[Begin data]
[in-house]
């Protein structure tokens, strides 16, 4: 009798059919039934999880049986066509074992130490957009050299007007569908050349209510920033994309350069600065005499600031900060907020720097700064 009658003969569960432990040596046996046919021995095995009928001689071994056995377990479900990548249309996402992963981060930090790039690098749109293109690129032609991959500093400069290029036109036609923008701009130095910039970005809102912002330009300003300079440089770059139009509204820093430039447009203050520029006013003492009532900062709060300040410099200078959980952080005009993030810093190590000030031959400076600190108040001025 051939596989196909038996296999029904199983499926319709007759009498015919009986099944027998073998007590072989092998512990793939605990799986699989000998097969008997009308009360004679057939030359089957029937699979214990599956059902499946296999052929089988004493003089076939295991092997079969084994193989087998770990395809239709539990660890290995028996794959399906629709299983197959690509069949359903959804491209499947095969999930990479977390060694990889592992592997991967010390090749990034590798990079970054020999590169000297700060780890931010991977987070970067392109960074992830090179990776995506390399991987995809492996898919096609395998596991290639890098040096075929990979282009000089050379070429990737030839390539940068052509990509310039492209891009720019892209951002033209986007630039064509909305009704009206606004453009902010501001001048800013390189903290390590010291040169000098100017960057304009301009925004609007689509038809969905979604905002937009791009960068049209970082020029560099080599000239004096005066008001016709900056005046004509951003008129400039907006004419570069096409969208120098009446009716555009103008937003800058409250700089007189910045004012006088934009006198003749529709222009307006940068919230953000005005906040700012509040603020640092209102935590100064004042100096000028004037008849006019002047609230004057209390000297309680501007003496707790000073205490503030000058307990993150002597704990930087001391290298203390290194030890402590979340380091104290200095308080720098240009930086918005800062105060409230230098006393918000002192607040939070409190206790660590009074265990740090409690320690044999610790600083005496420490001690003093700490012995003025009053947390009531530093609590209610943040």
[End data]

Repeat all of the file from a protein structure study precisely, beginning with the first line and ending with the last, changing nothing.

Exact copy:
[in-house]
């Protein structure tokens, strides 16, 4: 009798059919039934999880049986066509074992130490957009050299007007569908050349209510920033994309350069600065005499600031900060907020720097700064 009658003969569960432990040596046996046919021995095995009928001689071994056995377990479900990548249309996402992963981060930090790039690098749109293109690129032609991959500093400069290029036109036609923008701009130095910039970005809102912002330009300003300079440089770059139009509204820093430039447009203050520029006013003492009532900062709060300040410099200078959980952080005009993030810093190590000030031959400076600190108040001025 051939596989196909038996296999029904199983499926319709007759009498015919009986099944027998073998007590072989092998512990793939605990799986699989000998097969008997009308009360004679057939030359089957029937699979214990599956059902499946296999052929089988004493003089076939295991092997079969084994193989087998770990395809239709539990660890290995028996794959399906629709299983197959690509069949359903959804491209499947095969999930990479977390060694990889592992592997991967010390090749990034590798990079970054020999590169000297700060780890931010991977987070970067392109960074992830090179990776995506390399991987995809492996898919096609395998596991290639890098040096075929990979282009000089050379070429990737030839390539940068052509990509310039492209891009720019892209951002033209986007630039064509909305009704009206606004453009902010501001001048800013390189903290390590010291040169000098100017960057304009301009925004609007689509038809969905979604905002937009791009960068049209970082020029560099080599000239004096005066008001016709900056005046004509951003008129400039907006004419570069096409969208120098009446009716555009103008937003800058409250700089007189910045004012006088934009006198003749529709222009307006940068919230953000005005906040700012509040603020640092209102935590100064004042100096000028004037008849006019002047609230004057209390000297309680501007003496707790000073205490503030000058307990993150002597704990930087001391290298203390290194030890402590979340380091104290200095308080720098240009930086918005800062105060409230230098006393918000002192607040939070409190206790660590009074265990740090409690320690044999610790600083005496420490001690003093700490012995003025009053947390009531530093609590209610943040």